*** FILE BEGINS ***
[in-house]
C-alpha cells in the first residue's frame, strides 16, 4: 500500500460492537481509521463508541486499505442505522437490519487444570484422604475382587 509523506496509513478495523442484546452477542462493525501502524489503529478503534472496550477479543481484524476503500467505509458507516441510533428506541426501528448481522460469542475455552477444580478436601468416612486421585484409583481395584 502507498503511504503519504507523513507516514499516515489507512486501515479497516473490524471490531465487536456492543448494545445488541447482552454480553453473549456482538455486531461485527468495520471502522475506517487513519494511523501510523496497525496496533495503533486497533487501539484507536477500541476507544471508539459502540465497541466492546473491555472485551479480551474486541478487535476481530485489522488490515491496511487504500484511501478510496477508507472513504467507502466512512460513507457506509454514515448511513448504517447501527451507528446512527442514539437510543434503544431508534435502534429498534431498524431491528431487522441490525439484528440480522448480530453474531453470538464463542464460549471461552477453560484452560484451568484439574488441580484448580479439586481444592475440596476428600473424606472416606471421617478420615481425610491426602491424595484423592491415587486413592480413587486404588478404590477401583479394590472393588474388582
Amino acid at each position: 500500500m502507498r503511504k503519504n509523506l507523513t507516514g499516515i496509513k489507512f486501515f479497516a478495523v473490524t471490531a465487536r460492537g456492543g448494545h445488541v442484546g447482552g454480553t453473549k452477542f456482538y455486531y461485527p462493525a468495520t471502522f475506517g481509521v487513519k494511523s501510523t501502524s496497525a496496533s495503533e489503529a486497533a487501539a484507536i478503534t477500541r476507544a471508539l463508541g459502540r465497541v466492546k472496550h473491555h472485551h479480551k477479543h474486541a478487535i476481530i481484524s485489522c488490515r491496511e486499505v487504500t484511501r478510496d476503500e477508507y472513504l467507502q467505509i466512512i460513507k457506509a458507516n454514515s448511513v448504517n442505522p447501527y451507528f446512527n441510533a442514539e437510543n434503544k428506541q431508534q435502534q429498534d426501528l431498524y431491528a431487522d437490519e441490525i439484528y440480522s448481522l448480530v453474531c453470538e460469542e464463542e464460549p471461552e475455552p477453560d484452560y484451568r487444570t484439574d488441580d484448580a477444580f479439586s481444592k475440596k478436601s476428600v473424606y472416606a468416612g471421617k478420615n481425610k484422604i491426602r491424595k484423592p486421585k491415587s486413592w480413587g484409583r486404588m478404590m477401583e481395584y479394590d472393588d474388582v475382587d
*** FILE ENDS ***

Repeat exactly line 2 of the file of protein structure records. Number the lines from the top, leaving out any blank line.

C-alpha cells in the first residue's frame, strides 16, 4: 500500500460492537481509521463508541486499505442505522437490519487444570484422604475382587 509523506496509513478495523442484546452477542462493525501502524489503529478503534472496550477479543481484524476503500467505509458507516441510533428506541426501528448481522460469542475455552477444580478436601468416612486421585484409583481395584 502507498503511504503519504507523513507516514499516515489507512486501515479497516473490524471490531465487536456492543448494545445488541447482552454480553453473549456482538455486531461485527468495520471502522475506517487513519494511523501510523496497525496496533495503533486497533487501539484507536477500541476507544471508539459502540465497541466492546473491555472485551479480551474486541478487535476481530485489522488490515491496511487504500484511501478510496477508507472513504467507502466512512460513507457506509454514515448511513448504517447501527451507528446512527442514539437510543434503544431508534435502534429498534431498524431491528431487522441490525439484528440480522448480530453474531453470538464463542464460549471461552477453560484452560484451568484439574488441580484448580479439586481444592475440596476428600473424606472416606471421617478420615481425610491426602491424595484423592491415587486413592480413587486404588478404590477401583479394590472393588474388582